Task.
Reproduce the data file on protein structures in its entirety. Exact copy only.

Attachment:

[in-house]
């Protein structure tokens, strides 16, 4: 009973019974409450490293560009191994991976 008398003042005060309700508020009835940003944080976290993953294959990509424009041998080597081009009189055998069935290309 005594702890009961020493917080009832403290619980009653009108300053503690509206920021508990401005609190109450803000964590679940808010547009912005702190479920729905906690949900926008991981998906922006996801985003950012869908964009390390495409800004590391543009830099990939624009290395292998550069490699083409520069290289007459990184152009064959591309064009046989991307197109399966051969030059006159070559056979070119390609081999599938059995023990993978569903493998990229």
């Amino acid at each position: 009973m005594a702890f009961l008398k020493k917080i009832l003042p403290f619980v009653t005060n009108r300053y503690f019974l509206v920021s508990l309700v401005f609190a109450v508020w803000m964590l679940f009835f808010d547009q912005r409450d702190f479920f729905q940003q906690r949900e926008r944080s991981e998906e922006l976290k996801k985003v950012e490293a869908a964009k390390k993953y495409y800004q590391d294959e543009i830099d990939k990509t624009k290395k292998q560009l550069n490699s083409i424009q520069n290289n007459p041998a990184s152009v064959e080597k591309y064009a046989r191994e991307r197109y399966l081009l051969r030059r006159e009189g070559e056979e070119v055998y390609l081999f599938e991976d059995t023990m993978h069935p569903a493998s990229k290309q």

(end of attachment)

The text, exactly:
[in-house]
């Protein structure tokens, strides 16, 4: 009973019974409450490293560009191994991976 008398003042005060309700508020009835940003944080976290993953294959990509424009041998080597081009009189055998069935290309 005594702890009961020493917080009832403290619980009653009108300053503690509206920021508990401005609190109450803000964590679940808010547009912005702190479920729905906690949900926008991981998906922006996801985003950012869908964009390390495409800004590391543009830099990939624009290395292998550069490699083409520069290289007459990184152009064959591309064009046989991307197109399966051969030059006159070559056979070119390609081999599938059995023990993978569903493998990229």
């Amino acid at each position: 009973m005594a702890f009961l008398k020493k917080i009832l003042p403290f619980v009653t005060n009108r300053y503690f019974l509206v920021s508990l309700v401005f609190a109450v508020w803000m964590l679940f009835f808010d547009q912005r409450d702190f479920f729905q940003q906690r949900e926008r944080s991981e998906e922006l976290k996801k985003v950012e490293a869908a964009k390390k993953y495409y800004q590391d294959e543009i830099d990939k990509t624009k290395k292998q560009l550069n490699s083409i424009q520069n290289n007459p041998a990184s152009v064959e080597k591309y064009a046989r191994e991307r197109y399966l081009l051969r030059r006159e009189g070559e056979e070119v055998y390609l081999f599938e991976d059995t023990m993978h069935p569903a493998s990229k290309q």